Contemplatives in action: Discalced Carmelites devoted to prayer and spirituality

The friars of the Province of St. Therese and the nuns of the San Antonio and New Caney, TX, communities at the Basilica.

The St. Thérèse Province, based in San Antonio, is a community of 15 Discalced Carmelite priests and religious brothers with five communities in Texas, Oklahoma, and Arkansas. Along with the Discalced Carmelite Nuns, who live in six communities in four states, the friars serve the Church through a life of contemplative prayer. They also promote Carmelite spirituality through retreats, spiritual direction, conferences, publications, and parish ministry. Sharing their Carmelite vocation are the Secular Order Discalced Carmelite (OCDS), who number about 880 members in 37 communities.

“The OCDS is an essential part of the Province,” said Fr. Stephen Sanchez, OCD, Provincial Superior. “They have an important mission: to share our vocation wherever they are. They bring new life to our Order.”

The six friars who direct the Basilica of the National Shrine of the Little Flower are the only contemplative religious order still active in the Archdiocese of San Antonio. To fulfill their mission, the friars collaborate with the local OCDS, a group of 41 members. Together, they are spearheading the development of Carmelite faith formation programs centered on the Basilica of the National Shrine of the Little Flower.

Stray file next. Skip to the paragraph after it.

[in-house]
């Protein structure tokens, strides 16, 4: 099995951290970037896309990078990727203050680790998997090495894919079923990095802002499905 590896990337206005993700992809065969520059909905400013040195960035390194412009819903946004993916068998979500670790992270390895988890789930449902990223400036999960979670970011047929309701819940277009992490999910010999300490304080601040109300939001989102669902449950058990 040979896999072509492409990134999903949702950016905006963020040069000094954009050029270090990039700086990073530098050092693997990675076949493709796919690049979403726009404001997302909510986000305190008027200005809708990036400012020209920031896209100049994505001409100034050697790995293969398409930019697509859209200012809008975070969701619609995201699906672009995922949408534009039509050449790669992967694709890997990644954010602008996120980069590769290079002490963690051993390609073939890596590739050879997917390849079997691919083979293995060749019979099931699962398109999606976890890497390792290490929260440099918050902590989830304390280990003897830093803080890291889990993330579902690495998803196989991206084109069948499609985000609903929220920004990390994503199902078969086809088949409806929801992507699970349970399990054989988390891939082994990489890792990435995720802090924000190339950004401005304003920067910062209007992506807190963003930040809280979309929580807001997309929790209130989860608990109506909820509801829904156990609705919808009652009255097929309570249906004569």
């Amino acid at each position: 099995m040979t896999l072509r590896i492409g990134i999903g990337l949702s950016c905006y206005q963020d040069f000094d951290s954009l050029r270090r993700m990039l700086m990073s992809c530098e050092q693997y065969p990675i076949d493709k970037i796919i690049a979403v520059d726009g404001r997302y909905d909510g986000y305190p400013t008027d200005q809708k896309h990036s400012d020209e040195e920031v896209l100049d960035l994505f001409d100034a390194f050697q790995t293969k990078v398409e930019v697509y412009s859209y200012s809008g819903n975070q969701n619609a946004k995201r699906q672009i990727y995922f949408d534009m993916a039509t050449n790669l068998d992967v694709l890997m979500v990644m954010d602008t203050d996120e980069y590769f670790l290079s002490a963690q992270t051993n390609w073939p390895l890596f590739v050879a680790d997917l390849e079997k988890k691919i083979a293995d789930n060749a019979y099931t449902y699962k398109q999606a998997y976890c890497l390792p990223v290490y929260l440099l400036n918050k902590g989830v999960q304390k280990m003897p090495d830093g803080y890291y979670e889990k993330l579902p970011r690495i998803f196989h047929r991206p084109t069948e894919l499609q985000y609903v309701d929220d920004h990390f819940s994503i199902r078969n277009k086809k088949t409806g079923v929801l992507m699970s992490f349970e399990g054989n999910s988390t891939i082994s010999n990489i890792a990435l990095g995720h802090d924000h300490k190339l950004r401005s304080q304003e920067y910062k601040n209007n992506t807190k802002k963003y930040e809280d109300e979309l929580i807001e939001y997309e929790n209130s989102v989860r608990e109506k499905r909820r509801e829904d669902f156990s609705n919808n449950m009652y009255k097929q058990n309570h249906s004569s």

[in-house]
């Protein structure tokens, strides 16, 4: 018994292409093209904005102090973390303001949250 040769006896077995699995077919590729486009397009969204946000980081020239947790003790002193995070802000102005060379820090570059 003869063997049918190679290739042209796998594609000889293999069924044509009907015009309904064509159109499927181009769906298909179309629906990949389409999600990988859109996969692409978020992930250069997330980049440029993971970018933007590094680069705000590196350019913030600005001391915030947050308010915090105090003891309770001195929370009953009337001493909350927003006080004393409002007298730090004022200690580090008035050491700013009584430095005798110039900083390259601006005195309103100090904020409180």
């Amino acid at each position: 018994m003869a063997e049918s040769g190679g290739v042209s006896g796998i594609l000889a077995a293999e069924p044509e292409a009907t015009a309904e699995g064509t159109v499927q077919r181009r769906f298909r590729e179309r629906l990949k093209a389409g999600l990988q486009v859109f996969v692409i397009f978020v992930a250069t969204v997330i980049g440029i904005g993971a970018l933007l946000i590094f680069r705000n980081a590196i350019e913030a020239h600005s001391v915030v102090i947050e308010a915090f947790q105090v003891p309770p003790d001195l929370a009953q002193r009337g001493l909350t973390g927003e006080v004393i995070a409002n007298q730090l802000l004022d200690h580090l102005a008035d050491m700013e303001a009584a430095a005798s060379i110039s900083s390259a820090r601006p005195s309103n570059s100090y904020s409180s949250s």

The San Antonio OCDS group with Fr. Henry Bordeaux, OCD.

The goal of this collaboration is to renew the Basilica as a center for the evangelization and instruction in the Carmelite charism (prayer, silence, solitude, zeal for the Church).

This summer, the OCDS launched “Get to Know Your Basilica” tours to celebrate the feast day of Our Lady of Mount Carmel and the 20th anniversary of the declaration of the shrine as a Basilica. Further tours are scheduled for Dec. 8 and Feb. 2.

The group also began a series of talks on Teresian contemplative prayer at the Basilica in September, to continue in January. The talks are free and open to the public.

“The talks are intended not as information only, but to prepare and touch hearts, leading participants into an encounter with Jesus and encouraging them to seek God in prayer,” said Jane Bernal, OCDS, one of the presenters. “As Carmelites, we are privileged to have been given the precious charism of prayer, and we want to share it with all of God’s Church.”

The primary apostolate of the OCDS canonical community is to share Carmelite spirituality with others. Membership in this religious Order is a lifetime commitment to prayer, devotion to Carmelite spirituality, and evangelism. The San Antonio OCDS has been active as a full community of the Third Order of Discalced Carmelites since 1956.

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